At the International Workshop on China-Africa Sustainable Forest Ecosystem Management, participants from Europe, China and Africa discussed synergies among green finance, China’s engagement in Africa, and Forest Law Enforcement, Governance and Trade (FLEGT).
On 8 March 2018, the Independent Market Monitoring (IMM) organised the first Trade Consultation in London, United Kingdom (UK). The Consultation aimed to inform participants about the latest Forest Law Enforcement Governance and Trade (FLEGT) developments, and to provide an opportunity for them to voice opinions about FLEGT Voluntary Partnership Agreement (VPA) processes.
Six years have now passed since the end of civil conflict that destabilised Côte d’Ivoire for years. In this period, the country has made great strides towards improved governance and accountability. It held free and fair elections, adopted a new constitution making government structures more representative, and undertook institutional reforms. Rule of law, however, is still not completely institutionalised across the country.
The Republic of Congo and the European Union (EU) have adopted a five-year plan for the implementation of their Voluntary Partnership Agreement (VPA) aimed at eliminating illegal logging. This Agreement is part of the EU initiative on Forest Law Enforcement, Governance and Trade (FLEGT).
Indonesia was not the only one to celebrate its FLEGT licensing launch last year. Other tropical timber exporters engaged in the FLEGT VPA process en route to licensing welcomed the news too. They see Indonesia’s success not just as inspirational, but providing lessons from which they can learn. Mike Jeffree reports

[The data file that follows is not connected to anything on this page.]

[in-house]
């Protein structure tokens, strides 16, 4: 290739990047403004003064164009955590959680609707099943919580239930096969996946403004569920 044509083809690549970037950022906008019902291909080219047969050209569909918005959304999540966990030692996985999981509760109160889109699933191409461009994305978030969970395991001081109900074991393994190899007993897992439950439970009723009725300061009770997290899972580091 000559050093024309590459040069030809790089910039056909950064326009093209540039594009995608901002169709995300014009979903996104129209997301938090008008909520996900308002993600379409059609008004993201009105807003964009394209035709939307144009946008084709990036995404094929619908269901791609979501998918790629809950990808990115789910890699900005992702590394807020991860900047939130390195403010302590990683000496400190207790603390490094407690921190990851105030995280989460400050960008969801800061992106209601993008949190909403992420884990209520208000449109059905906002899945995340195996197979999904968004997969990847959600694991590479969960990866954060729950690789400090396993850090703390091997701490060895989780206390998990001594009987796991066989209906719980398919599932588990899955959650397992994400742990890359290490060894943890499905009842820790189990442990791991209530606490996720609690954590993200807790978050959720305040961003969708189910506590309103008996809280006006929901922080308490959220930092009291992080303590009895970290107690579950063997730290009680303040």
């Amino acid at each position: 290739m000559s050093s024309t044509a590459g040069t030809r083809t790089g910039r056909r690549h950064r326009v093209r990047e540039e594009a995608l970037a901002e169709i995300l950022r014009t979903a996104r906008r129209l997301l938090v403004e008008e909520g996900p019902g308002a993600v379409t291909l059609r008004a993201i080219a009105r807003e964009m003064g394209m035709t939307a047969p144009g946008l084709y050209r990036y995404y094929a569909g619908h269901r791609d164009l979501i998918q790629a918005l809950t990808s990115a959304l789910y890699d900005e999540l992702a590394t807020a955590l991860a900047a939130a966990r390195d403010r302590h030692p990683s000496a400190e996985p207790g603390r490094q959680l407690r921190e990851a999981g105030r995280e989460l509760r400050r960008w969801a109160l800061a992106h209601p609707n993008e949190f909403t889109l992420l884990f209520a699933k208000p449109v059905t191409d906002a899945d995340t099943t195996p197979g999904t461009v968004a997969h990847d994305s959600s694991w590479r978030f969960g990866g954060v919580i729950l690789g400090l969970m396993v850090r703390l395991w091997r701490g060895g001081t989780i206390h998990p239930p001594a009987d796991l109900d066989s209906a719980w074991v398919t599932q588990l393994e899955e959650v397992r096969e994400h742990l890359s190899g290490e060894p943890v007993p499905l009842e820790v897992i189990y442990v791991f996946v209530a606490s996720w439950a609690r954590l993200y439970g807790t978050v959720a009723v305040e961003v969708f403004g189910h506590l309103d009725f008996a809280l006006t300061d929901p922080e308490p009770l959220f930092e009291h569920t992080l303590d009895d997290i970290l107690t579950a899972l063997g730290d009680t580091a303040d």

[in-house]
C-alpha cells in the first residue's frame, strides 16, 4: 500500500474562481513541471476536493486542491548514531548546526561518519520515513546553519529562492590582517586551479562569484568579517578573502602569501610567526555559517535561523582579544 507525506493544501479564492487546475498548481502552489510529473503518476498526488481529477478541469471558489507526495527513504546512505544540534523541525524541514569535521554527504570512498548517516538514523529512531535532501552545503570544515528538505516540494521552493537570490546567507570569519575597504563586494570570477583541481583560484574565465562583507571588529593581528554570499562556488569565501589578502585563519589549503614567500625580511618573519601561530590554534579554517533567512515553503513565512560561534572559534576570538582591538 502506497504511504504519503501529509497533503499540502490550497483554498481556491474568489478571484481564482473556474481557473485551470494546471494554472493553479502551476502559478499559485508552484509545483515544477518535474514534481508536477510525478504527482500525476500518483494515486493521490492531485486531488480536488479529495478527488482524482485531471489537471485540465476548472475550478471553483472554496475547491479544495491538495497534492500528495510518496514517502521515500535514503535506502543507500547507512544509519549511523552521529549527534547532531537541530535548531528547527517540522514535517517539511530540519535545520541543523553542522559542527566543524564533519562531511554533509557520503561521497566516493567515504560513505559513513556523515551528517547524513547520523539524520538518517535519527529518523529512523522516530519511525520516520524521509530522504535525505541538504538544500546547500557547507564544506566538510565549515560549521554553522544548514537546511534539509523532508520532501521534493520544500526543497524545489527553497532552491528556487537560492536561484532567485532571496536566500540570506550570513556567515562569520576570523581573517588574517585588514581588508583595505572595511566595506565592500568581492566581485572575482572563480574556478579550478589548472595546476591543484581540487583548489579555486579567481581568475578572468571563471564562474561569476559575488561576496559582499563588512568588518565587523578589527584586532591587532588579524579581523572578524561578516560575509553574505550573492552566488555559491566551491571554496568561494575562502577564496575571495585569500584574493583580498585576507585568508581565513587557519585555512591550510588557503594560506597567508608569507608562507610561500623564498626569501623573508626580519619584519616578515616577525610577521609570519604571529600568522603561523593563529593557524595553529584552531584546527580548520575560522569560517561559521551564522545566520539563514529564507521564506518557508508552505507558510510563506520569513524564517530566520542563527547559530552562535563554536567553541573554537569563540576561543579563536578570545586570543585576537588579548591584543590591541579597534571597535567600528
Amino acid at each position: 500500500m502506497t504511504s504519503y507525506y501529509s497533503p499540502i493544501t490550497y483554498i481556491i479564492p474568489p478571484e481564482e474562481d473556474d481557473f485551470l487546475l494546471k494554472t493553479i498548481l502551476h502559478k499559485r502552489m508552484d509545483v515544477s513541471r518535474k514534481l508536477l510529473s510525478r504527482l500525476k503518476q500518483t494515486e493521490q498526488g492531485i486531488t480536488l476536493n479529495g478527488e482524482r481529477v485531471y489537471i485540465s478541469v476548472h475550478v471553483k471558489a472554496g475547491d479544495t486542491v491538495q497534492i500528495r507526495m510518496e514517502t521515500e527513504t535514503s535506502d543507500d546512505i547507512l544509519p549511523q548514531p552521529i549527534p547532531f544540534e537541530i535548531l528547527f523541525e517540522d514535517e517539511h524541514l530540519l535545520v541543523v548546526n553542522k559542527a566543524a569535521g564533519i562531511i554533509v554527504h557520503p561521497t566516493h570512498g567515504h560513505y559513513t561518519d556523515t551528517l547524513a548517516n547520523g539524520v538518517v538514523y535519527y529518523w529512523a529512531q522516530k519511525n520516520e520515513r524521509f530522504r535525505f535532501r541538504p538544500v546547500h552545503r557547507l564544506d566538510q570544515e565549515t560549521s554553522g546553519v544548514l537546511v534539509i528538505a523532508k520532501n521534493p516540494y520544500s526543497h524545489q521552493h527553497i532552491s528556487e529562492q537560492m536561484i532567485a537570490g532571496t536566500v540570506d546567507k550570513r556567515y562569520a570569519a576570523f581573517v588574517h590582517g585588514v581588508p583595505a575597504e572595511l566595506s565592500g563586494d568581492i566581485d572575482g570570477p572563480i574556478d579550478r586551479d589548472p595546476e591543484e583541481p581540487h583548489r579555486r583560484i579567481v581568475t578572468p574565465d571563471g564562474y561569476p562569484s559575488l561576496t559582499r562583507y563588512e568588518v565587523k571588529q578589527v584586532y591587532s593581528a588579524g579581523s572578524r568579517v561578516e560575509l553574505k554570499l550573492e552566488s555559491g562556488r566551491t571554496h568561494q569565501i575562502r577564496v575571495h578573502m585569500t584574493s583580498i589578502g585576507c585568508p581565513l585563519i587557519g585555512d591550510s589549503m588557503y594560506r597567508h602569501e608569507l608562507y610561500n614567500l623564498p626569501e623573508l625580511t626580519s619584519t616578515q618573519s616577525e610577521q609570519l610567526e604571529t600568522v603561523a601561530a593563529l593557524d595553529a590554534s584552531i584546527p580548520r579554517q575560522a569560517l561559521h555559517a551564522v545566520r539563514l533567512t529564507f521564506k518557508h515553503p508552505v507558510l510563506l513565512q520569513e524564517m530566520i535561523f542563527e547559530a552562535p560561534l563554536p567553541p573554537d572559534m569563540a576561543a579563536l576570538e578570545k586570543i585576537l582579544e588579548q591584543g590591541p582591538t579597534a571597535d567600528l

More than 100 customs, forestry, and anti-corruption officials and civil society representatives from countries in the Asia Pacific Economic Cooperation (APEC) forum met in Vietnam from 18-19 August 2017 to share best practices for identifying illegal timber and wood products.
The Government of Myanmar has committed to improving the country’s timber legality assurance system following the release of a report that analysed the “gaps” in the system in the context of internationally recognised principles, requirements and best practices.
When civil society organisations in Indonesia began proposing ways to end illegal logging, they knew they had a mountain to climb. In 2002, some 80 percent of logging there was illegally. Corruption and conflict were widespread. Trust was lacking.